The two psychologists applied the label of “framing effects” to what they described as the unjustified influences of formulation on beliefs and preferences. Kahneman and Tversky noticed that people did not choose between things, but rather, they choose between descriptions of things. Thus, by simply changing the framing - the description of a situation - they could cause people to completely flip their attitude on how to respond to the situation.

For example, in an experiment conducted at the Harvard Medical School, Tversky divided physicians into two groups. Each group was given statistics about the five year survival rates for the outcomes of two treatments for lung cancer: surgery and radiation. While the five-year survival rates were clearly higher for those who received surgery, in the short term surgery was riskier than radiation.

The two groups were then given two different descriptions of the short term outcomes and were asked to choose the preferred treatment. The first group was given the survival rate: The one-month survival rate is 90%. The second group was given the corresponding 10% mortality rate. Although these two descriptions are logically equivalent, 84% of physicians in the first group choose surgery while the second group was split 50%/50% between the two options.

If the preferences were completely rational, the physicians would make the same choice regardless of how the descriptions were framed. However, System 1 thinking is not rational and can be swayed by emotional words. Thus, while 90% survival sounds promising, 10% mortality is shocking. This experiment showed that physicians were just as vulnerable to the framing effect as hospital patients and business school graduates. As Kahneman observed, “Medical training is, evidently, no defense against the power of framing.”

This troubled Kahneman who noted, “It is somewhat worrying that the officials who make decisions that affect everyone’s health can be swayed by such a superficial manipulation - but we must get used to the idea that even important decisions are influenced, if not governed, by System 1.”

Reframing the Coronavirus

When the coronavirus first erupted into our lives, it was immediately framed as a public health crisis, which is why the guiding expertise for handling the pandemic came from the public health community. But what if we had re-framed the problem differently and treated Covid-19 not as a public health crisis, but rather as a social system crisis? This reframing would have almost certainly given greater voice to advisors who were not public health experts.

If the primary advisors were a diversity of contributors that included intensive care medical professionals, social psychologists, sociologists, economists, mental health professionals, small and large business managers, and legal scholars as well as public health experts, there would have been a greater opportunity to formulate a holistic solution to address the many concurrent dimensions of this social system crisis. They almost certainly would have insisted upon performing the random sample that Kaplow suggested.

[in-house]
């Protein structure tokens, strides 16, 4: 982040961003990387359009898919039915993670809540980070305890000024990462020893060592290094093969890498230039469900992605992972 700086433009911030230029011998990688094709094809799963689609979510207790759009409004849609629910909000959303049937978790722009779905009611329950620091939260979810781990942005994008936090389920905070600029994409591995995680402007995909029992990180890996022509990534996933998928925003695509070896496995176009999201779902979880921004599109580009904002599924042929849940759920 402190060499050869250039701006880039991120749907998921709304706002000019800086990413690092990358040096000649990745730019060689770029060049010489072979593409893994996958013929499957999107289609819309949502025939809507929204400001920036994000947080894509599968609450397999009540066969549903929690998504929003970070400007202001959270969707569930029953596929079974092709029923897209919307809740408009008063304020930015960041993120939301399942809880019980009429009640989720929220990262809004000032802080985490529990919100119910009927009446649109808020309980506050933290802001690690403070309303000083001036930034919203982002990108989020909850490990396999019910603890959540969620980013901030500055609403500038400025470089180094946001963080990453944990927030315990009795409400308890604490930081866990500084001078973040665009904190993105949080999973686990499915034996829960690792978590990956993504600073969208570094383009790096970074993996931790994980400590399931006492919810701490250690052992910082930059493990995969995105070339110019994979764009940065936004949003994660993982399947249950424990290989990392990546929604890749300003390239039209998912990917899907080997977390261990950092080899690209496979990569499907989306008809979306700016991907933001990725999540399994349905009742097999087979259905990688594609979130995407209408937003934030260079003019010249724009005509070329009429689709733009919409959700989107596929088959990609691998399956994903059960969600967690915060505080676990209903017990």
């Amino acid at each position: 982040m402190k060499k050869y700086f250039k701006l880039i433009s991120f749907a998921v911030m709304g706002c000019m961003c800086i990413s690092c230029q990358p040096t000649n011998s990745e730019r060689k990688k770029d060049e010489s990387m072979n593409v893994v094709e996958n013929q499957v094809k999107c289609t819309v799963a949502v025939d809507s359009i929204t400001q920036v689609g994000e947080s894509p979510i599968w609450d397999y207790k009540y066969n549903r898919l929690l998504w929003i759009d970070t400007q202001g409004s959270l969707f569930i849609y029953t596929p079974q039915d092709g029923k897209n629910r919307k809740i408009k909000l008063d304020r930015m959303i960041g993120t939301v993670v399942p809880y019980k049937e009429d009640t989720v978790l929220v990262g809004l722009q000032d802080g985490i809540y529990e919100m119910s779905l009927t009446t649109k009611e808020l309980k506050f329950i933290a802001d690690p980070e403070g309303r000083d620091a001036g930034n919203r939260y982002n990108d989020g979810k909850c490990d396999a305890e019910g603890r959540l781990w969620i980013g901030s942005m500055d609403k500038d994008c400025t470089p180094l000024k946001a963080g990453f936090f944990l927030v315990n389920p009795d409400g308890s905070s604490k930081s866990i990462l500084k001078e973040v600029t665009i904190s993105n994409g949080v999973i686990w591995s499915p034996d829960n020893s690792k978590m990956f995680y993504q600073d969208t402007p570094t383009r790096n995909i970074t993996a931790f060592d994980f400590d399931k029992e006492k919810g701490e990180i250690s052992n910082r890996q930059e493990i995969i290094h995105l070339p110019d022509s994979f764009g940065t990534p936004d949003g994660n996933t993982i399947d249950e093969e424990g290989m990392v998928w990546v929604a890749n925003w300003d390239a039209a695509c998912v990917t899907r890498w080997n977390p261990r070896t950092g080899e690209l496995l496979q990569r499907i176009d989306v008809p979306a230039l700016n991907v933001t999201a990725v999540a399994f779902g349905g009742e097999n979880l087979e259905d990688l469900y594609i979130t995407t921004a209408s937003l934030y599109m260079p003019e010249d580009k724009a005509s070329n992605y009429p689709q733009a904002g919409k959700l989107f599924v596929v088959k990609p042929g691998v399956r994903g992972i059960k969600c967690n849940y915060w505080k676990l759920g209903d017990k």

It is likely that a diversified group would have focused on balancing three goals. The first goal, of course, would be to minimize the number of deaths from Covid-19. A second goal would be to minimize the number of unintended deaths that might result from actions taken to curb the virus. And, finally, a third goal would almost certainly be to maintain social and economic cohesion to the fullest extent possible.

If we had entrusted the crafting of the strategy to solve what is certainly the greatest social system crisis of our lifetimes to a diversified group of contributors, we would have likely not defaulted to System 1 thinking and command-and-control management. We would have been able to avoid the hazards of experts by enabling System 2 thinking to understand all aspects of a complex social problem. More importantly, our leaders would have had the opportunity to put aside one-size-fits-all simplistic responses and formulate a more intelligent solution that trusts the evidence of data over the opinions of experts.

About The Author

Rod Collins
Rod Collins

Rod Collins is the Chief Facilitator at Salt Flats and the author of Wiki Management: A Revolutionary New Model for a Rapidly Changing and Collaborative World (AMACOM Books).